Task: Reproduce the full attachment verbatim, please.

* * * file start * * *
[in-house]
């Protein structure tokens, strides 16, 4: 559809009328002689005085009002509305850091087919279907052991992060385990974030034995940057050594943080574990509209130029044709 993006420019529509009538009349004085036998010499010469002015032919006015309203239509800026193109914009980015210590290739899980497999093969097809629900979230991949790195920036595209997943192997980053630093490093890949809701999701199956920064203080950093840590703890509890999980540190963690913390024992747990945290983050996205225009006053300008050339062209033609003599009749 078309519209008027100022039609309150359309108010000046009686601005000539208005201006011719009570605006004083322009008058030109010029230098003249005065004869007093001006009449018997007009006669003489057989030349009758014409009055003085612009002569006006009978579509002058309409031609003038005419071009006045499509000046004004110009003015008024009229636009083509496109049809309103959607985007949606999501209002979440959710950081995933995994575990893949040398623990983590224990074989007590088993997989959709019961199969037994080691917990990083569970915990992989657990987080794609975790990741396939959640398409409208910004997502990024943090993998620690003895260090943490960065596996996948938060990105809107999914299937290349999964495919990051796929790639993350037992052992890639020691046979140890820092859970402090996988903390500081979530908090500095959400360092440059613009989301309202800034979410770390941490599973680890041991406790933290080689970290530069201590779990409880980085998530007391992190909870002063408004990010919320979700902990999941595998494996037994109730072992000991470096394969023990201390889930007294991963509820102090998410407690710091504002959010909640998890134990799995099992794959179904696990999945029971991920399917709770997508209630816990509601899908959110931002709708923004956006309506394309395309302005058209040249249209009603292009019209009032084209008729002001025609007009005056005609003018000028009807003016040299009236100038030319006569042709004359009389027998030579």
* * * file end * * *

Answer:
[in-house]
């Protein structure tokens, strides 16, 4: 559809009328002689005085009002509305850091087919279907052991992060385990974030034995940057050594943080574990509209130029044709 993006420019529509009538009349004085036998010499010469002015032919006015309203239509800026193109914009980015210590290739899980497999093969097809629900979230991949790195920036595209997943192997980053630093490093890949809701999701199956920064203080950093840590703890509890999980540190963690913390024992747990945290983050996205225009006053300008050339062209033609003599009749 078309519209008027100022039609309150359309108010000046009686601005000539208005201006011719009570605006004083322009008058030109010029230098003249005065004869007093001006009449018997007009006669003489057989030349009758014409009055003085612009002569006006009978579509002058309409031609003038005419071009006045499509000046004004110009003015008024009229636009083509496109049809309103959607985007949606999501209002979440959710950081995933995994575990893949040398623990983590224990074989007590088993997989959709019961199969037994080691917990990083569970915990992989657990987080794609975790990741396939959640398409409208910004997502990024943090993998620690003895260090943490960065596996996948938060990105809107999914299937290349999964495919990051796929790639993350037992052992890639020691046979140890820092859970402090996988903390500081979530908090500095959400360092440059613009989301309202800034979410770390941490599973680890041991406790933290080689970290530069201590779990409880980085998530007391992190909870002063408004990010919320979700902990999941595998494996037994109730072992000991470096394969023990201390889930007294991963509820102090998410407690710091504002959010909640998890134990799995099992794959179904696990999945029971991920399917709770997508209630816990509601899908959110931002709708923004956006309506394309395309302005058209040249249209009603292009019209009032084209008729002001025609007009005056005609003018000028009807003016040299009236100038030319006569042709004359009389027998030579």